• Beginning from version 10.1, Untangle NGFW could run in high availability mode, where the high availability mode is failover and not load balancing.

  • Some enhancements in the memory utilization used by applications (such as Virus and Spam Blocker) while they're not scanning any traffic.

  • Beginning from version 10.2, IPsec VPN now supports L2TP for remote access.

  • A new application for the Directory Connector that can be installed on domain controllers to monitor the login event logs and report them to Untangle is now available.

  • The DHCP Server and DNS Server tabs moved from Network | Advanced to Network.

  • Version 10.2.1 includes minor hotfixes such as fixing problems caused by HTTPS Inspector to Dropbox clients.

At the time of writing this book, Untangle announced the approach to release version 11.0, which is based on Debian wheezy (7.6) and the 3.2.0 kernel. It also comes with new commercial technologies for the Virus Blocker and Spam Blocker for better performance and efficacy.


This book should be enough for you to deal with the new version. As the book provides the theory behind each module, you'll be able to configure the modules regardless of any changes to the modules' GUI or their underlying technologies.



In this chapter, we introduced Untangle, Inc. and gave you an overview of its history and products. Untangle NGFW was covered in detail; we talked about how it works and the difference between applications and services and the function delivered by each of them.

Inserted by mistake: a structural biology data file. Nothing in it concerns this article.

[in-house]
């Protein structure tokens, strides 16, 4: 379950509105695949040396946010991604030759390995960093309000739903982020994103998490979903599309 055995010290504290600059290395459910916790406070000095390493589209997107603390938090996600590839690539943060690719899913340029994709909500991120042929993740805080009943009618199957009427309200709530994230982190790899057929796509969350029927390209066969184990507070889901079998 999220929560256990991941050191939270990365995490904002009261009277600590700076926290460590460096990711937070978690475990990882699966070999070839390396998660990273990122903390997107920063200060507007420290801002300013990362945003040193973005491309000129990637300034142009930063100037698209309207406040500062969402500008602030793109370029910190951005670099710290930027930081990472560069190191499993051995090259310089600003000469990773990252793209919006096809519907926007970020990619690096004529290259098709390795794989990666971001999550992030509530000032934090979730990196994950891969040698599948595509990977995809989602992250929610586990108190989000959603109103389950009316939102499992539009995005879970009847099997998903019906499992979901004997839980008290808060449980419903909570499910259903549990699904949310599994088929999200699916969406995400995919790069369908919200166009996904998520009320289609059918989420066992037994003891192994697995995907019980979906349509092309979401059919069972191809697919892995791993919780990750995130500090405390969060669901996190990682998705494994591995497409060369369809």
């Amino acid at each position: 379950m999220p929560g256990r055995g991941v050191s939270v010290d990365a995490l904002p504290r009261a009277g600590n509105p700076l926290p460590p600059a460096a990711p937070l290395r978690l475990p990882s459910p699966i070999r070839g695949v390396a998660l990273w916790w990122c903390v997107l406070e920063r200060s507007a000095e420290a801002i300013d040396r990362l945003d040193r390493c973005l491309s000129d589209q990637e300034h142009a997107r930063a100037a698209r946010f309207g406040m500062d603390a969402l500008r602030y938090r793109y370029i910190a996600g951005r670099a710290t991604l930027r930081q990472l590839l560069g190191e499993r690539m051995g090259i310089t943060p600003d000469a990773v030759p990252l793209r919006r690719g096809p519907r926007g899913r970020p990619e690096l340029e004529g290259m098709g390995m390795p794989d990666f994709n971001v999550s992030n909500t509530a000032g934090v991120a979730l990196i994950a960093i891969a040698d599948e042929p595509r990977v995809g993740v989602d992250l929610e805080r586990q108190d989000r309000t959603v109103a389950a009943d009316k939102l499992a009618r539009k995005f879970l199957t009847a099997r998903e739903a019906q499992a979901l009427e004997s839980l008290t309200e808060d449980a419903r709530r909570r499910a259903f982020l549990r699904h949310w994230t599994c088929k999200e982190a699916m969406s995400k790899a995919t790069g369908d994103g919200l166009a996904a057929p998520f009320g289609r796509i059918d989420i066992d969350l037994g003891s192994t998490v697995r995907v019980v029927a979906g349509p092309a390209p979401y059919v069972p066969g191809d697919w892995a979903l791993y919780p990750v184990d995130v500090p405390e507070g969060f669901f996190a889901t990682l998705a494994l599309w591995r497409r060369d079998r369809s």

We also covered the application packages and had a quick overview of the licensing and change log from version 9.4.2 till version 10.2.1. We saw the difference between a firewall, proxy, security gateway, UTM, and NGFW.

A brief introduction to information security was covered, in which you learned about the danger of cybercrime and the different types of attacks that an attacker could use to compromise the confidentiality, integrity, and availability of the network.

In the next chapter, we will begin our journey with Untangle by showing you how to download and install Untangle NGFW.

About the Author

  • Abd El-Monem A. El-Bawab

    Abd El-Monem A. El-Bawab is a systems engineer with a passion for security. He has about 3 years of experience in the IT field. He is MCITP 2008 Server Administrator, MCSA 2012, MCSE Server Infrastructure, MCSE Private Cloud, and ITIL certified.

    He has considerable experience in Untangle's Firewall, TMG, McAfee Sidewinder, Trend Micro Worry-Free Business Security Services, Symantec Endpoint Protection, Symantec Backup Exec, Hyper-V, System Center Suite, ESXi, Citrix XenServer, VDI, Windows Servers, Active Directory, Exchange Server, Office 365, and SMART Service Desk.

    You can follow him on Twitter at @Eng_Monem and visit his blog at amagsmb.wordpress.com.

    Browse publications by this author